Public Description of Pluteus eos Justo & E.F. Malysheva

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Name: Pluteus eos Justo & E.F. Malysheva
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Description status: Unreviewed

General Description:

Diagnosis:—Differs from Pluteus hibbettii in the pleurocystidia with bifid hooks, partially pigmented lamellar edge and broader basidiospores.

The combination of pigmented lamellar edges near pileus margin, pleurocystidia with bifid hooks and narrowly clavate to cylindrical cheilocystidia sets Pluteus eos apart from the other members of the pouzarianus clade. Pluteus orestes also has pigmented cheilocystidia but this species has differently shaped pleurocystidia and it is restricted to mountainous habitats in western North America.

Pluteus spegazzinianus resembles P. eos in the partially pigmented lamellar edges and the presence of clamp- connections but it can be separated from P. eos in the different ornamentation of the pleurocystidia and the predominantly clavate cheilocystidia (Singer & Digilio 1952). This species is only known from Argentina. Pluteus microspermus and Pluteus concentricus may resemble P. eos in the pigmented lamellar edges but both species have smaller basidiospores (less than 6.5 μm long) and lack clamp-connections (Horak 2008). Both species are only known from New Zealand, where they grow in association with Nothofagus wood (Horak 2008).


Diagnostic Description:

Pileus 20–50 mm in diameter, hemispherical or campanulate when young, expanding to convex or plano-convex, with or without a low, broad umbo, with or without a shallow depression at center; surface smooth or innately radially fibrillose, with or without well defined squamules at center; dark brown (in the range of 5YR 3/2–3/4, 4/ 3–4/6) or gray-brown (5YR 4/1–4/2, 3/1); dry or slightly viscid when moist; margin smooth or slightly translucently striate. Lamellae crowded, free, ventricose, up to 8 mm broad, white when young, later pink, with pigmented edges but not uniformly so: dark brown in the 1/2 or 1/3 near the pileus margin and even, or white, flocculose in the part near the stipe. Stipe 30–65 × 3–15 mm, cylindrical, with slightly broad base; surface white, smooth or with longitudinal brown or gray-brown fibrils, sometimes grouped forming small squamules especially near the base. Context in stipe and pileus white. Smell indistinct. Taste indistinct. Spore print not recorded.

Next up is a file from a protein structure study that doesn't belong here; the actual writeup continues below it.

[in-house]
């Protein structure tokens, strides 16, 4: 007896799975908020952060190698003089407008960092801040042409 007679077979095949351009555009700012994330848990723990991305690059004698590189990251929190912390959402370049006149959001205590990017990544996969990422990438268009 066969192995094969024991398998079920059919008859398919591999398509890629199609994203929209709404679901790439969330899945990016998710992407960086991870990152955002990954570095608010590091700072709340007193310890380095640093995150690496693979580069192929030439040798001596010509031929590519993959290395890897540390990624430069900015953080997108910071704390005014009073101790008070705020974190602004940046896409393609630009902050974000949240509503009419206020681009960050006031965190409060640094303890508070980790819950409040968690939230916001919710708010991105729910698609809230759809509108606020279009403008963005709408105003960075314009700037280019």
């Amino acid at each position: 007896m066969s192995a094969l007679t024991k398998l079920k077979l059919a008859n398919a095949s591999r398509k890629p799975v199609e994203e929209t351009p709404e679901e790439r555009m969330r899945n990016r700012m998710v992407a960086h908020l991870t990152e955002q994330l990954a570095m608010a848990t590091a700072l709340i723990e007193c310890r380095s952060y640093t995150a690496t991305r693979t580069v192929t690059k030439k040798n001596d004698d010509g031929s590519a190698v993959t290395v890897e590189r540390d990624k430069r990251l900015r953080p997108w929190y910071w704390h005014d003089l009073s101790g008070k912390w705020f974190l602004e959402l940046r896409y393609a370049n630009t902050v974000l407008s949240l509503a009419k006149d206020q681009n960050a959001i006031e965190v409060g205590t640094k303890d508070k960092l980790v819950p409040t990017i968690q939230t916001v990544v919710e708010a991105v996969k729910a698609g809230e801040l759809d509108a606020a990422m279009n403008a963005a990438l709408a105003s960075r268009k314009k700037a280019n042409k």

Basidiospores [60, 3, 3] 6.5–9.0 × 4.5–6.5 μm, avl × avw = 7.7–8.2 × 5.4–5.7 μm, Q = 1.35–1.60, avQ = 1.41–1.45, ellipsoid, sometimes ovoid or slightly constricted in the middle. Basidia 15–35 (40) × 5–15 μm, tetrasterigmate, clavate, some with median constriction. Pleurocystidia metuloid, 60–80(–100) × 12–22(–30) μm, fusiform, narrowly fusiform or narrowly utriform with 2–4 apical hooks (commonly bifid, but entire hooks also present), rarely with small lateral hooks, hyaline, with up to 4 μm thick wall, frequent all over lamellar faces. Intermediate cystidia similar to the pleurocystidia but smaller and/or with thinner walls, a few irregularly shaped, without distinct apical hooks and/or with rounded apices; without a predominant morphological type. Lamellar edge sterile. Cheilocystidia 40–70 × 12–25 μm, narrowly clavate or cylindrical, more rarely clavate or narrowly utriform, hyaline or with evenly dissolved, intracellular, brown pigment, thin-walled, crowded, forming a well- developed strip. Pileipellis a cutis, with terminal elements 85–165 × 7–17 μm, individual elements cylindrical, usually strongly tapering towards apex, mostly filled with brown intracellular pigment, with thin, smooth walls. Stipitipellis a cutis; hyphae 5–25 μm wide, cylindrical, hyaline or with brown intracellular pigment, with thin, smooth walls. Clamp-connections common and readily seen on pileipellis hyphae but not at every septum; also observed in other parts of the basidiocarp.

Habit, habitat and phenology:—Solitary or gregarious, growing on well-decayed conifer wood (e.g. Tsuga). In conifer or mixed forests. Recorded in transitional boreal/temperate or boreal areas. August–September.

Distribution:—Eurasia. Known from the Russian Far East (Primorsky Territory North America. Known from eastern North America (Newfoundland Island, New York).


Description author: Excited delirium [EXD]▼ (Request Authorship Credit)